13. Ronald says:

    It’s more than just how we talk about it.

    It’s the perfect problem.

    1. Each persons contribution is small. I’m just one of 300 million in the US, one of over 6 billion in the world.

    2. There is a lot of money to be made by some people to not get the problem solved.

    3. The product that needs to be reduced does alot of good for people. It heats and lights my home, powers my transportation and saves me from hard physical labor for many of the things I want to do.

    4. We don’t see the actual pollution.

    5. The Science itself seems mythologized; it seems to be crosses of Paleontology, Meteorology and a whole bunch of old ice. I expect to see Indiana Jones running from the bad guys.

    6. The really bad things are going to happen in the future. I’ll be dead.

    7. The biggest part of the problem? It’s hard to get people to be committed to fixing the problem. To save the planet so that it is more liveable for the next 50 generations should be something that more informed people would work for, but there hasn’t been enough effort.

  14. David B. Benson says:

    Ryan from Cali — Have you read “The Discovery of Global Warming” by Spencer Weart:


  15. Dano says:

    Shhhhh, David. Let Joe part him from his money.



  16. Robert says:

    I broadly agree with Ronald, although I would go even further. I am not convinced that the problem is fixable, either politically or technically.

    – Politically it may never be possible to get the electorate to care enough to ‘vote for austerity’.

    – Technically, I do not believe that out civilisation can survive without fossil fuel. Absolutely everything we do is utterly dependent on fossil fuel inputs that without them we simply could not feed 6.7 billion people, period.

    This makes me the ultimate doomer! I should be on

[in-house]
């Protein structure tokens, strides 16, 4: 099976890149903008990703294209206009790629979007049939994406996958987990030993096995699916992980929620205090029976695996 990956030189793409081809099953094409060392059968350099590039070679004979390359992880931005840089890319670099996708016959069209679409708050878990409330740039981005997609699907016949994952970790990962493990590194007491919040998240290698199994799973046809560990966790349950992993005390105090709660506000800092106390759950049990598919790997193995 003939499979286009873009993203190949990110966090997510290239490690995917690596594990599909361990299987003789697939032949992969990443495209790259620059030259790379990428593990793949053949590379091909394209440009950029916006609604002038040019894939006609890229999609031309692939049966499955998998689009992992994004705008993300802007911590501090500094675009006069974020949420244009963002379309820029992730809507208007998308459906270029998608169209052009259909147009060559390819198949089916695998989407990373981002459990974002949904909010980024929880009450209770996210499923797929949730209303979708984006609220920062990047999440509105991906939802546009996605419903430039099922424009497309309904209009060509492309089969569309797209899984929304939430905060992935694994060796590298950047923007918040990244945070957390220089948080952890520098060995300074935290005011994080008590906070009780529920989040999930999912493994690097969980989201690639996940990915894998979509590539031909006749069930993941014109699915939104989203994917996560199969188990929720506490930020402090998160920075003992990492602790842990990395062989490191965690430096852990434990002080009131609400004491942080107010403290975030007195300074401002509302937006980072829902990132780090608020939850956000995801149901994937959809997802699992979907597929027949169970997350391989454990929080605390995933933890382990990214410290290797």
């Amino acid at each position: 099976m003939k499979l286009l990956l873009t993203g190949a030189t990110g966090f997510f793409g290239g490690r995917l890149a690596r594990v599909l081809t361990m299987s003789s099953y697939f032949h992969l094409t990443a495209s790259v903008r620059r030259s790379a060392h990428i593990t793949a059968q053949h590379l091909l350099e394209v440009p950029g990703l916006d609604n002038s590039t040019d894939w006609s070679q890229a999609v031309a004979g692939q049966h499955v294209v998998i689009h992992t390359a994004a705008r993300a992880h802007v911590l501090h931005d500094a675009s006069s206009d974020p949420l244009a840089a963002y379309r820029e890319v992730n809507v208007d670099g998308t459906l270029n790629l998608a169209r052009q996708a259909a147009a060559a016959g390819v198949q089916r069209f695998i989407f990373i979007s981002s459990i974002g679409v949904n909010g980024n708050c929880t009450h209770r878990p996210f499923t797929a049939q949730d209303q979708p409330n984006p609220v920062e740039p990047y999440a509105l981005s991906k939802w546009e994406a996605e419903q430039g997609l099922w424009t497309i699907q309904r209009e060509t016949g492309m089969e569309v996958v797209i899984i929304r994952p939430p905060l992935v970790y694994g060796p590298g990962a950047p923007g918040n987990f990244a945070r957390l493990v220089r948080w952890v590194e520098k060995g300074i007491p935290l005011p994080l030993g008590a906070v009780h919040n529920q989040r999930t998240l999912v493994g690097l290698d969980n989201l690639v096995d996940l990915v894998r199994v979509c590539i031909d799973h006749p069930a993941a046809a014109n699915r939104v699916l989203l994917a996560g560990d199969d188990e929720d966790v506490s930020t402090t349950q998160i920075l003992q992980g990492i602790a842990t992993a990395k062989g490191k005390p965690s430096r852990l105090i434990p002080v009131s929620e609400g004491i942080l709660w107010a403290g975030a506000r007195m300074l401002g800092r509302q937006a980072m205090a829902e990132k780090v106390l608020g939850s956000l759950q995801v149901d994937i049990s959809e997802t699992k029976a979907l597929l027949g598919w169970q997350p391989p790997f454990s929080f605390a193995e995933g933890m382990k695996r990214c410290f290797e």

17. David B. Benson says:

    Dano — ;-)

  18. rjm says:

    just watched Bob Carter’s 4 part youtube thing. Yeah he’s good – and convincing – and he believes it.

    Effective oratory requires that you have or believe you have the truth and that it matters.

    You don’t have to be right, but you must believe.

    I think you guys make a serious error when you assume that skeptics are intentionally misleading. They aren’t. Watch Carter and see.

  19. John Hollenberg says:


    Taking you at your word that you aren’t a troll, I would be fascinated to know how you could be following this subject for many years and reach such a conclusion. Perhaps it is due to reading long-debunked nonsense put out by those with no or questionable scientific credentials? If you are not a scientist, doesn’t seeing the arctic ice melting like crazy and hearing about all of the glaciers that are retreating make you question your stance just a little bit?

    Also, if you aren’t a scientist, what makes you so sure that you would want to put up your own money? All of the scientific analyses show that the trend of global warming continues (in spite of those who say it “stopped” in 1998–read the scientific analyses and the difference between weather and climate).

  20. red says:

    “After Carl Sagan became famous, he was rejected for membership in the National Academy of Sciences in a special vote.”

    Nevertheless, scientists that reach out to the public seem to do fine. Neil deGrasse Tyson (the “new Carl Sagan”), for example, appears to have a solid career. There are even more paths to success now for such scientists with cable TV, the Internet, classes downloaded or recorded on DVD, etc.

    “conservative crusade against climate”


    Here’s an article about climate change (disbelieving AGW) by Apollo astronaut Walt Cunningham in Launch Magazine:

    The people that read Launch probably tend to favor of space activities. Maybe they lean more towards the engineering and business sides than the science side, but they’re probably fairly scientifically literate on average. Also, they probably like environment monitoring satellites, using suborbital rockets for environment monitoring

    using communication satellites to send remote wind farm data to central offices

    and the countless other uses of space systems to monitor the climate and help renewable, efficient energy. AGW means lots more of that kind of thing.

    A lot of them probably look up to industry figures like Elon Musk who just got his first rocket into orbit, and who considers energy to be the 2nd most important task next to space settlement (he’s the Tesla and Solar City guy).

    So, the Launch audience is a natural one for believing in AGW, right? The current Launch issue says they got the most mail responses ever from Walt’s climate article. I don’t know what the general tone of the letters was, but they published 5 or 6 (including 1 from a well-known person in the field), and EVERY ONE strongly agreed with Walt. I can only guess that this is representative of the general tone of the responses.